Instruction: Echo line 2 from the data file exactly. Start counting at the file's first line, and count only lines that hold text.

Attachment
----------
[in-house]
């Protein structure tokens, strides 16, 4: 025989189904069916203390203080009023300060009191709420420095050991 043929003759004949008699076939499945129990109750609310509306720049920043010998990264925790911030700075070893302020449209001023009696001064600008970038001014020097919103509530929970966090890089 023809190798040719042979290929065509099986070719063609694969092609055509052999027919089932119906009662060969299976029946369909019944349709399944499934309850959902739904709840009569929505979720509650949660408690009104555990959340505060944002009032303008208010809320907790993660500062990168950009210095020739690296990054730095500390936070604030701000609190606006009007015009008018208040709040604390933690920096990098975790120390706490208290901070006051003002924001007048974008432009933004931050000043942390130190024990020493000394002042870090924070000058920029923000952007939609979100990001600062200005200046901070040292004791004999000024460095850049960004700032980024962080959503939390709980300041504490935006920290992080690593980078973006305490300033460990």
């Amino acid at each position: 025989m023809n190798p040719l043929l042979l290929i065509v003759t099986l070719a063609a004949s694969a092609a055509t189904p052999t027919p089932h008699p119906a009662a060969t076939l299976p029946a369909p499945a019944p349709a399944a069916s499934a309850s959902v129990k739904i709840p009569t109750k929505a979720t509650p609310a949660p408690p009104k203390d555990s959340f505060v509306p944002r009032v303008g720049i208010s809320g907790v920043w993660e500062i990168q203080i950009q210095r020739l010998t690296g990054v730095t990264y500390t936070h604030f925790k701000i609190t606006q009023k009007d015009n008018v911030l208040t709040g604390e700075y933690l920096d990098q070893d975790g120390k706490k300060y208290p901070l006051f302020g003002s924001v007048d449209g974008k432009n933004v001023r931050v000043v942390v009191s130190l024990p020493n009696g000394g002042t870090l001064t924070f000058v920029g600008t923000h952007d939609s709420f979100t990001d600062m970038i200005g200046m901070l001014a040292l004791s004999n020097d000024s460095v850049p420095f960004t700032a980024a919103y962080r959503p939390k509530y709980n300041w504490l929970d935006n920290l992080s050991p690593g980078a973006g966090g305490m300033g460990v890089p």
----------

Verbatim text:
């Protein structure tokens, strides 16, 4: 025989189904069916203390203080009023300060009191709420420095050991 043929003759004949008699076939499945129990109750609310509306720049920043010998990264925790911030700075070893302020449209001023009696001064600008970038001014020097919103509530929970966090890089 023809190798040719042979290929065509099986070719063609694969092609055509052999027919089932119906009662060969299976029946369909019944349709399944499934309850959902739904709840009569929505979720509650949660408690009104555990959340505060944002009032303008208010809320907790993660500062990168950009210095020739690296990054730095500390936070604030701000609190606006009007015009008018208040709040604390933690920096990098975790120390706490208290901070006051003002924001007048974008432009933004931050000043942390130190024990020493000394002042870090924070000058920029923000952007939609979100990001600062200005200046901070040292004791004999000024460095850049960004700032980024962080959503939390709980300041504490935006920290992080690593980078973006305490300033460990």